As we approach the middle of 2014, shipping’s economics remain stuck in the doldrums will little or no recovery in sight.
The surplus capacity of ships to cargoes requiring transportation has been aggravated by the delivery of a massive orderbook of new ships that followed the boom markets of the middle of the last decade.
This surplus is not limited to a few markets but, with the possible exception of gas, both liquefied natural gas and liquefied petroleum gas, it has affected the rest and in particular the wet and dry bulk, and the container markets.
The effect has been severe as few ships in these markets generate a profit after operating expenses, debt interest and amortisation.
Numerous public companies have gone bankrupt, as have many private ones. The German KG funds have been almost completely wiped out and have created huge losses for the German shipping banks.
The average age of the world fleet is at a historic low, meaning the surplus will be around for at least another decade.
Unfortunately when companies go bankrupt or when their ships are arrested and sold, they do not go away but continue to trade with lower capital costs, thereby prolonging the depressed freight markets.
Furthermore, a majority of the fleets in most sectors trade in the spot markets without any period charter cover, in the false expectation that markets will recover or secondhand values will increase.
This, however, ignores the facts that shipyard capacity remains high and in countries such as South Korea and China has now become a strategic industry supported with domestic banks funding the construction period and government funds backing export credit.
All without any secure operating income from charters.
This rush to order new ships has been fuelled by an influx of new money, both equity and bonds from private equity and hedge funds that are gambling on ship values and not the long-term revenue streams from operations.
The vast majority of ships on order today has no contractual employment and no evidential income other than indications of future ship values referenced back to the boom years of 10 years ago.
Some have likened this influx of new money to the Blind Capital of the mid-1800s: “Credulous capital, ignoring risks, flooding into unwise investments”.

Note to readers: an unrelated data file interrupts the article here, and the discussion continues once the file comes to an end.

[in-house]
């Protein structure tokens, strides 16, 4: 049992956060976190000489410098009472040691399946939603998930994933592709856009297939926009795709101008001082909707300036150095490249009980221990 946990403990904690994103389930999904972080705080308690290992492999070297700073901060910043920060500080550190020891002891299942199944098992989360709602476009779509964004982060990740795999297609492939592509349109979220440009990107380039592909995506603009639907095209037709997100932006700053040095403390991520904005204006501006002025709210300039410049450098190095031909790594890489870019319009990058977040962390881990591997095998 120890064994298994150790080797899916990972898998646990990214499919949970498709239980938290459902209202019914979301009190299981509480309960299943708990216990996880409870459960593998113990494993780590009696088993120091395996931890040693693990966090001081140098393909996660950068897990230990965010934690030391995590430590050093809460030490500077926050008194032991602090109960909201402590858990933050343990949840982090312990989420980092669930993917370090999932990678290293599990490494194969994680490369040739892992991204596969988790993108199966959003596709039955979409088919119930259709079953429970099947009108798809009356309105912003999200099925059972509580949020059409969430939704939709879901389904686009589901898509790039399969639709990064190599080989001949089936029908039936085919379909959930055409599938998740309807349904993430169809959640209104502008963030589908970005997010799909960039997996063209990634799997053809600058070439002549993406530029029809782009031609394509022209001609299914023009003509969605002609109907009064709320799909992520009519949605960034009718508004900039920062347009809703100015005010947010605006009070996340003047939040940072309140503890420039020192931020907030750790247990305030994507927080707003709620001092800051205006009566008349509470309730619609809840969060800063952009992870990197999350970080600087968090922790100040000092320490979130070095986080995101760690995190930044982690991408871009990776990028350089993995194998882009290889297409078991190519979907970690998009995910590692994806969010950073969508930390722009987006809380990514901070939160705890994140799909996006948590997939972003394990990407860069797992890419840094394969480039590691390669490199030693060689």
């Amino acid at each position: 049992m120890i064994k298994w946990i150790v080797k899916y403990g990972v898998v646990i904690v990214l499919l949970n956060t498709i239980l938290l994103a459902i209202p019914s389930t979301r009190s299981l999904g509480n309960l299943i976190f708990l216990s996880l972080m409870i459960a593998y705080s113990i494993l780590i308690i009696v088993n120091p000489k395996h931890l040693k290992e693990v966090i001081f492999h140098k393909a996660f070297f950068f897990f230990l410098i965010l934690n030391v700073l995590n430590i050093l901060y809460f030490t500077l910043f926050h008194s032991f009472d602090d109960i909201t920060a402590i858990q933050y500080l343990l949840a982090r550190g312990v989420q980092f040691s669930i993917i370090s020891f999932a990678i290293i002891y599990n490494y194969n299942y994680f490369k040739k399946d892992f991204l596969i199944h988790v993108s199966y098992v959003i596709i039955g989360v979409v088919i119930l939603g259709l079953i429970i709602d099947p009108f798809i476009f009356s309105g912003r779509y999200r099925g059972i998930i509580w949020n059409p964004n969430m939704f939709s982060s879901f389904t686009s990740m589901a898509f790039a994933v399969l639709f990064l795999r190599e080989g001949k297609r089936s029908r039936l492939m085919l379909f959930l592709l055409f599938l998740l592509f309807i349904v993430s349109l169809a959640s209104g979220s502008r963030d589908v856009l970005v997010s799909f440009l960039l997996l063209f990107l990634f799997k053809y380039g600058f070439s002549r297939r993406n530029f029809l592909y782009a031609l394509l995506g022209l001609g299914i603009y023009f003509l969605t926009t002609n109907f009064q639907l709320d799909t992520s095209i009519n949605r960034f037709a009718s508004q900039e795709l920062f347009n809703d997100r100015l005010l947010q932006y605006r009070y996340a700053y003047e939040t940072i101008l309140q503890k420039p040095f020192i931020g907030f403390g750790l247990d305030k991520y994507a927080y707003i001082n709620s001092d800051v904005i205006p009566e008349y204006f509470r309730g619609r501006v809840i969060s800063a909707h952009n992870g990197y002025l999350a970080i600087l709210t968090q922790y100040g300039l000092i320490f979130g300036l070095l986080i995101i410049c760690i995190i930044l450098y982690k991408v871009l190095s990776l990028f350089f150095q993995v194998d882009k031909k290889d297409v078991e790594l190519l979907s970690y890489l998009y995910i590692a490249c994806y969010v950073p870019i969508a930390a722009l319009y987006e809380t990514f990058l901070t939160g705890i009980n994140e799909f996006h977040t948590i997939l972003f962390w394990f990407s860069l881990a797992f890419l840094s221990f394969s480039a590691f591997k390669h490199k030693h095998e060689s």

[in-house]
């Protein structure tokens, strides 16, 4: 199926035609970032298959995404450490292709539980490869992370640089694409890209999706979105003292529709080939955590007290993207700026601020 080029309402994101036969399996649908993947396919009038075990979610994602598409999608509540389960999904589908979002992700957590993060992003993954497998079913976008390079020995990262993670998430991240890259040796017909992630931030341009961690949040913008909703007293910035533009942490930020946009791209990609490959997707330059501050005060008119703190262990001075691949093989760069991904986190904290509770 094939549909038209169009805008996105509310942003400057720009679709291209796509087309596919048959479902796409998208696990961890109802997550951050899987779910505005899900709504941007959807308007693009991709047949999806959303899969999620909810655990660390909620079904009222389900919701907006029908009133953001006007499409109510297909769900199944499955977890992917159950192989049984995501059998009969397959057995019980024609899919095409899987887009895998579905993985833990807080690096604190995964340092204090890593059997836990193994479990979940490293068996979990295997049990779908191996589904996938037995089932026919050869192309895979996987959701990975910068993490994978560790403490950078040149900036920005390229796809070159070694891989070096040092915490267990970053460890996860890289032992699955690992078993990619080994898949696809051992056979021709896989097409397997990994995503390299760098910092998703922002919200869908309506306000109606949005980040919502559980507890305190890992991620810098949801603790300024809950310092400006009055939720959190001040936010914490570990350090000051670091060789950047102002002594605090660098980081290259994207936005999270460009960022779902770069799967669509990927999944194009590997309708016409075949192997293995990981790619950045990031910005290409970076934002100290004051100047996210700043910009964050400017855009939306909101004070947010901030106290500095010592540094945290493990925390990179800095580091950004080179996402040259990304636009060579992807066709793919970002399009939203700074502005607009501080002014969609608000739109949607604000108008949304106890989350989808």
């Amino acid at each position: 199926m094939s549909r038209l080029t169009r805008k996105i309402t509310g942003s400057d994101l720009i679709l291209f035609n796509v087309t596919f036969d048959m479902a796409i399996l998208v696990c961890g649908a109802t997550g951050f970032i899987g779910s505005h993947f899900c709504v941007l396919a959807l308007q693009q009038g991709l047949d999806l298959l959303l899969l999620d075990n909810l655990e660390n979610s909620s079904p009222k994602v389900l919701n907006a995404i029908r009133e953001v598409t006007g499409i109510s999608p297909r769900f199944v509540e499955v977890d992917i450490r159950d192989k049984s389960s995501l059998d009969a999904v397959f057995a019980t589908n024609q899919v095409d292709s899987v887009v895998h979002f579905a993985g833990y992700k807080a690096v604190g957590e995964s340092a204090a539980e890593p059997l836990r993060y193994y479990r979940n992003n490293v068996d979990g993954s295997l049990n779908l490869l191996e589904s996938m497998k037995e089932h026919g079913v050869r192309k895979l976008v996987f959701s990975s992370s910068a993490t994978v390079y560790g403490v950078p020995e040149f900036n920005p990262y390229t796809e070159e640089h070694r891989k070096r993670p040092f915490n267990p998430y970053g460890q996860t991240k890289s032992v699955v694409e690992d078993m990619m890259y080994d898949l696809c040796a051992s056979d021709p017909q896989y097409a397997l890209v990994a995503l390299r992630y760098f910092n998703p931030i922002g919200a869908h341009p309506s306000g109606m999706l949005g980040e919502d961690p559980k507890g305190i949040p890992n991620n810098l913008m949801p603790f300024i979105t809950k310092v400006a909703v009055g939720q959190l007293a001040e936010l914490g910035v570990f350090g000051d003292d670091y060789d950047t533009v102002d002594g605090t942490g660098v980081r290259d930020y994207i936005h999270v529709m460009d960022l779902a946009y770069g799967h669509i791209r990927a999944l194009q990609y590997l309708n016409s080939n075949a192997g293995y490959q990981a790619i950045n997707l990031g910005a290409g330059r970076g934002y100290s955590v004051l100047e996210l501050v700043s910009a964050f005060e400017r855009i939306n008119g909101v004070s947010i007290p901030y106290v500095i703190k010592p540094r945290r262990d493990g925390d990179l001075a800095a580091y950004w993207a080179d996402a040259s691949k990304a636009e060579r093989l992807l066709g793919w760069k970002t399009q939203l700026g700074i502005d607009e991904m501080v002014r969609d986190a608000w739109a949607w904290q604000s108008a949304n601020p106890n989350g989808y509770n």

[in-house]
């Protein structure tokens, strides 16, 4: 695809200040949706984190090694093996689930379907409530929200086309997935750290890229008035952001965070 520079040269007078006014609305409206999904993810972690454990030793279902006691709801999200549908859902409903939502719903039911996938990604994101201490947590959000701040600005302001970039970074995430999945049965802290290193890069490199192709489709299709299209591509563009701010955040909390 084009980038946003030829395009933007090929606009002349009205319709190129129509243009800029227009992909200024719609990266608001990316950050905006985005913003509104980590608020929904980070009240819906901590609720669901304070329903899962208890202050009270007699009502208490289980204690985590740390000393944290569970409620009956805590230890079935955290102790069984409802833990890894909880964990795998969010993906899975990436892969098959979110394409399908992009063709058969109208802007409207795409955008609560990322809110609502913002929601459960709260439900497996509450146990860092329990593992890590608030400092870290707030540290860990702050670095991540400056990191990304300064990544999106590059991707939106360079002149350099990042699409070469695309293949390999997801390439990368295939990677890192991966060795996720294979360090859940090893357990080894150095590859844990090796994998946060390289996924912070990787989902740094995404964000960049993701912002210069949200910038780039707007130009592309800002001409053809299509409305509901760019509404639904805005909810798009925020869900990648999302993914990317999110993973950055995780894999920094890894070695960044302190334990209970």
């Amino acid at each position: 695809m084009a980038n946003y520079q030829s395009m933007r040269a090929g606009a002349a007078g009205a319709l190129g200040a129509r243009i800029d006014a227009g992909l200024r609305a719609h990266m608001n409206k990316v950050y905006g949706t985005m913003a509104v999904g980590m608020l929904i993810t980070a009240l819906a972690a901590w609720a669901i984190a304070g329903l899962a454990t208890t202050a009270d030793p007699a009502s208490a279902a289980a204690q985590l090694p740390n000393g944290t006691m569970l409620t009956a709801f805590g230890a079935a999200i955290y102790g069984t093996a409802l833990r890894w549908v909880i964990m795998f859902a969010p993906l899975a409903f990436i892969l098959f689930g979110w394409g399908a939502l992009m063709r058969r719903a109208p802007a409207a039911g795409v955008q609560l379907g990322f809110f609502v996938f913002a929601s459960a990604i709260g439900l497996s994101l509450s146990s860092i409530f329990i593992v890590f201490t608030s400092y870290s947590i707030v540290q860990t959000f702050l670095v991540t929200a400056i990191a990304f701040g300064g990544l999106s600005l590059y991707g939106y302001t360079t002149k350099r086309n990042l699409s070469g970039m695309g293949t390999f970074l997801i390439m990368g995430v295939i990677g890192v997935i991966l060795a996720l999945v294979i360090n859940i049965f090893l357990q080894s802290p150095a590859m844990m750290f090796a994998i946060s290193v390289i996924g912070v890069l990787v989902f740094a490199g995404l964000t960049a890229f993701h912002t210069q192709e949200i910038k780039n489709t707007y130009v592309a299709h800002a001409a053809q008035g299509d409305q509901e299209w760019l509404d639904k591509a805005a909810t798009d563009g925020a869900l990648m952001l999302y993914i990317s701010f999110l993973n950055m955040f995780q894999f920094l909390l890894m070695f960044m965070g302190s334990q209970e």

There is no sign of any investment interest from mutual funds or institutional investors such as pension funds or life-insurance companies, which are usually averse to short-term gambles.
The speculative day traders have fun playing the rumours and the price volatility of the publicly traded companies.
Even more surprising is the activity of some of the private equity funds buying distressed bank debt at marginal discounts.
If a shipowner cannot serve his existing bank debt, how is he going to service the new owners of the debt who have much higher expectations of return on their investments than simple bank margins?
It has been said that some of these funds are looking for default so they can convert the loans to equity, take over the ships and sell them for a profit.
The track record of these deals so far is not good and the current focus on newbuildings only extends the excess fleet capacity and prolongs the lower freight rates which are the key economic of the shipping industry.
The list of publicly traded shipping companies on the New York stock exchanges is the worst performing of any sector.
Original equity has been emasculated by secondary offerings and huge secured debts that in many cases today exceed the market value of the ships that are the security.
In the past 12 months, we have seen the emergence of new forms of “junk bonds”, with double-digit interest rates, which rapidly escalate on default and look more like the cash advance lending that proliferates among the poor.
This junk is surprisingly not shown as debt in the borrower’s balance sheets and is ironically named as “Perpetual”.
So while new money is finding the shipping industry, what is the outlook for the services it provides?
The freight markets for most ship types remain severely depressed because of the excess capacity that was generated from the newbuilding orders that followed the brief boom of 10 years ago, and then faced the financial crises and the global recession that still envelops the world today.
Reckless activity in ordering hundreds of new ships will only extend further the bad markets. This will push any balancing between supply and demand into the next decade, at the earliest.
The claims of fuel economies of the new ships will not force earlier scrapping as the older ships will have less capital invested in them and can be maintained to operate until they are at least 20 years old.
There is no evidence of any increased demand for shipping, except in the gas sectors, and the newfound resources of oil and gas in the US will have a negative effect on crude oil shipments.
This may well be compounded by the new pipelines between Russia and China, the reduction in consumption of gasoline in China and the expansion of fracking in Europe.
The US will reduce its imports of crude oil by at least 50% in the next 10 years and convert its trucking fleets to natural gas by 2025.
Unfortunately, it will take several years before the current influx of new money faces the reality that it is operating income that makes a business and not the fluctuating values of the operating assets.
Paul Slater is chairman and chief executive of First International.